Before 2015, there had always been at least one defense in the league that faced multiple-back sets on at least 50 percent of opponents' running plays. In 2015, no defense even faced multiple-back sets on 40 percent of those plays. The league-leading mark of 39.5 percent against Oakland would have ranked no higher than sixth in any previous year. At the other end of the table, Pittsburgh faced the lowest percentage of multiple-back rushes on record at 16.4 percent, and the lowest 12 figures have all come in the past two seasons. The raw numbers paint the same picture: the highest number of multiple-back rushes faced, 145, is down 34 percent from a year ago, while the lowest on record is now just 53 attempts faced, down 28 percent. Teams aren't only eschewing multiple-back formations against the teams who defend them best, they're reducing their use against everybody. The worst multiple-back defense in the league has only faced multiple backs on 28 percent of running plays in the past two seasons, after being above 40 percent every year before.

The reason for this is simple: even against teams who are bad at run defense, running is almost always less efficient per play than passing, and passing is generally more efficient out of single-back sets. Running is, if not an afterthought, certainly more of a complement to passing than a fully fledged offensive philosophy for the majority of teams, meaning even a bad run defense is not the liability it once was.

That does not, however, make the quality of a team's run defense irrelevant. Offenses still strive for balance, even if balance doesn't always mean what the network analyst claims it means. Balance, in the modern NFL, has nothing to do with 50-50 splits or even 60-40 splits or any specific target number. Balance is about mixing enough running into your offense to maximize the efficiency of the offense as a whole. It means controlling the game clock as well as the scoreboard, and "staying ahead of the chains" -- maintaining progress toward the next first down and, ultimately, toward points and wins. Sometimes that means a heavy dose of the random Patriots running back du jour plowing through the Colts defense, and sometimes it means throwing the ball on a dozen consecutive plays because Gang Green has eaten your offensive line.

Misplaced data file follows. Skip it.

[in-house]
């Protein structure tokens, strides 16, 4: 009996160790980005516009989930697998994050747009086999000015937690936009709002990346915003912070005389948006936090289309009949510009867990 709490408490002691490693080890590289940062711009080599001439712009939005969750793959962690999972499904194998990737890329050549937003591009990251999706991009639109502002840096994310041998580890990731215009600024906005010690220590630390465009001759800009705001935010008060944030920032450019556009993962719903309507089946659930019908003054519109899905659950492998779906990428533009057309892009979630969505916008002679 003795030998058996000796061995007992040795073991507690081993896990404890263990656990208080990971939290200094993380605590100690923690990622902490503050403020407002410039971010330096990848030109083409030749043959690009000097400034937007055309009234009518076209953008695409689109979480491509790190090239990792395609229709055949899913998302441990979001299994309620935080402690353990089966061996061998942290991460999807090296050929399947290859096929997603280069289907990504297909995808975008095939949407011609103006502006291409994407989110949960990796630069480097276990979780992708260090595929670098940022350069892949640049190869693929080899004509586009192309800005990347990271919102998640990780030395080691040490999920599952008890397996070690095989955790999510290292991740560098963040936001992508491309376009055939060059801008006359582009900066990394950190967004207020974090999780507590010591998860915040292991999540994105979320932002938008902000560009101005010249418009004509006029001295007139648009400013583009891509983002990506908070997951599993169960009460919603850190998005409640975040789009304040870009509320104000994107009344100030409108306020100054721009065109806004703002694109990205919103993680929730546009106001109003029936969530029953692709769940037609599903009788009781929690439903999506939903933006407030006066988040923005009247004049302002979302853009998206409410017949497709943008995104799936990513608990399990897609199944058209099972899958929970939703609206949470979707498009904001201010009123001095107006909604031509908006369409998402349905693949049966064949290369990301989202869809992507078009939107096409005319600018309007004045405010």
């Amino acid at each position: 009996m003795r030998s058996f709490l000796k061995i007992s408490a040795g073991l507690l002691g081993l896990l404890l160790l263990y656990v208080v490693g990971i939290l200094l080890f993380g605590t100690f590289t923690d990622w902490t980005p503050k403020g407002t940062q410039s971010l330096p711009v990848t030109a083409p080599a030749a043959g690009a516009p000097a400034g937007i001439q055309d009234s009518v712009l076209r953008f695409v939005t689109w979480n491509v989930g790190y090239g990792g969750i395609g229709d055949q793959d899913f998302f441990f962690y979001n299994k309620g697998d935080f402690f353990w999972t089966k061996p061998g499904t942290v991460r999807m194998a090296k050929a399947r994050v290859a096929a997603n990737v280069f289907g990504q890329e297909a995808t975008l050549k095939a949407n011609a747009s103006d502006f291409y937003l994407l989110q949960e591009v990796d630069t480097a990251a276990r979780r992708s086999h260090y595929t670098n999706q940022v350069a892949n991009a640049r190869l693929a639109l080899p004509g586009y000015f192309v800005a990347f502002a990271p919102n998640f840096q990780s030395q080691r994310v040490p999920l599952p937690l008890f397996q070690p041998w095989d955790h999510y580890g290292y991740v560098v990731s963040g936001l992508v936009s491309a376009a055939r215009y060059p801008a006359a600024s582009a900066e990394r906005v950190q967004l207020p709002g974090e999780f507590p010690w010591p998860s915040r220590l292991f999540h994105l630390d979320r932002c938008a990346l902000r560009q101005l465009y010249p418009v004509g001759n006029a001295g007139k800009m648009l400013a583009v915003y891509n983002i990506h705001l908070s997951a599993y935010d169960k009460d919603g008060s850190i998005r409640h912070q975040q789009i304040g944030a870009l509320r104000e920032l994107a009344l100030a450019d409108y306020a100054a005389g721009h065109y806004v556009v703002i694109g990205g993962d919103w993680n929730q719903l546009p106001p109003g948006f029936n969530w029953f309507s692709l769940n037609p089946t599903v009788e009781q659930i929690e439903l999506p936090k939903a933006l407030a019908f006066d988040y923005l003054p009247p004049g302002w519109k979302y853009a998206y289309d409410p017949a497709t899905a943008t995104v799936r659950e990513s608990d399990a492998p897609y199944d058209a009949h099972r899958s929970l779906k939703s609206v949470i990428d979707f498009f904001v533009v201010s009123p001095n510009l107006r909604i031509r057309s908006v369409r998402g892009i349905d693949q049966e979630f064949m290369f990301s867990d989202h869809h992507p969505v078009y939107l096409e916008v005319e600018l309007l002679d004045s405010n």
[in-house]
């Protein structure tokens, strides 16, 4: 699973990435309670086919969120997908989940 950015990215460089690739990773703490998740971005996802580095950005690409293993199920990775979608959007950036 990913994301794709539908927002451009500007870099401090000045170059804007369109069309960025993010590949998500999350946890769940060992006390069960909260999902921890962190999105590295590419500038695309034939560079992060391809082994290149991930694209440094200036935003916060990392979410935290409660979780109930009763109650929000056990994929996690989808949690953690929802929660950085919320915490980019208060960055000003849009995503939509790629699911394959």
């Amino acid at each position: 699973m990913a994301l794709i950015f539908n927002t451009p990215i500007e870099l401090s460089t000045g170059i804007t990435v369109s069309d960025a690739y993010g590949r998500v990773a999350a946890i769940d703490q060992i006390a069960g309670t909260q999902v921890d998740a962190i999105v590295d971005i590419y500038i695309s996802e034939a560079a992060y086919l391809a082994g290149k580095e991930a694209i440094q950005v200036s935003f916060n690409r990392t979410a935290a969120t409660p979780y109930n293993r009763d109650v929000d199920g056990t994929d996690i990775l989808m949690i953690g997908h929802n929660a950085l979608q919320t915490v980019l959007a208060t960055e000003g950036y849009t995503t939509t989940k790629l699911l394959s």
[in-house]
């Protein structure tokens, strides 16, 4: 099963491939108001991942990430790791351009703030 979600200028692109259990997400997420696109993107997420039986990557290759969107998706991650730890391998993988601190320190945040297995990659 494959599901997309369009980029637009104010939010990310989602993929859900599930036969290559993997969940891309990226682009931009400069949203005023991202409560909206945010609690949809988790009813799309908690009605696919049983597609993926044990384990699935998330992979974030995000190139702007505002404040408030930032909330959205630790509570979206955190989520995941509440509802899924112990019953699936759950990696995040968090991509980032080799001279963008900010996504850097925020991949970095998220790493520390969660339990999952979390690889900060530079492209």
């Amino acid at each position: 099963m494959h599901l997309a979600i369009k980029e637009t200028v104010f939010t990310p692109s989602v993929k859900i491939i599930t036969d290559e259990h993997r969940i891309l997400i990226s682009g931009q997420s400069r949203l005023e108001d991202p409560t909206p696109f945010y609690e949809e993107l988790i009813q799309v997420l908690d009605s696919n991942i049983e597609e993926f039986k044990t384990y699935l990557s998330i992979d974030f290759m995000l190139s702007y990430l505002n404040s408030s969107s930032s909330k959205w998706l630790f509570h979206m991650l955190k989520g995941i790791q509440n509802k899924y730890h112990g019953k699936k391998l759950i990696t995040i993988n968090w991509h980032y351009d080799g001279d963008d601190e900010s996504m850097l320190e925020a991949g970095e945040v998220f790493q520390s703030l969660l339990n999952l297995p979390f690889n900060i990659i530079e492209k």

Every team wants to be able to do just enough of the former to avoid the need for the latter, so even pass-first teams will look to manufacture a running game. This explains why teams that grade well against single-back runs are more likely to face a higher percentage of multiple-back runs, while teams that are mediocre against single-back runs rank middle-of-the-pack in percentage faced. Good single-back run defenses see opponents load up against them in an attempt to generate a running game, while there's no need to do so against mediocre single-back run defenses.

The one apparently illogical exception to this rule is Baltimore, who were top-ten against single-back sets and bottom-third against multiple backs, but still only ranked 27th in percentage of multiple-back runs faced. This might be vestigial, however, as the Ravens were excellent against multiple-back sets in 2014.

The Jets and Steelers are also exceptions, but for very good reason: both were top-ten against single-back sets, but were historically good against multiple-back sets and as a result ranked in the bottom three for percentage of multiple-back sets faced. We'll look at just how good these teams were shortly.

We saw in the offense article that teams are continuing to running fewer multiple-back plays year after year. The defensive table suggests that the quality of the defense against single-back sets has more bearing on the percentage faced than the quality of the defense against multiple-back sets. The consistent exceptions to the trend occur when the defense is very good against single-back sets and historically good against multiple-back sets.

Efficiency Numbers

When we say run defenses these days are historically good, that is not an exaggeration. Defenses, particularly the best defenses, are now devouring multiple-back sets like never before. Each of the top eight multiple-back run defense DVOA numbers have now come in the past two seasons, and all of the top ten such teams have come since 2012.

Best Run Defenses vs. 2+ Backs, 2007-2015
Rank Year Team DVOA
1 2015 NYJ -64.1%
2 2014 ARI -47.6%
3 2015 STL -47.5%
4 2015 KC -45.7%
5 2015 CAR -44.9%
6 2014 DEN -42.7%
7 2015 PIT -40.4%
8 2014 NYJ -39.8%
9 2013 CAR -36.8%
10 2012 DEN -36.1%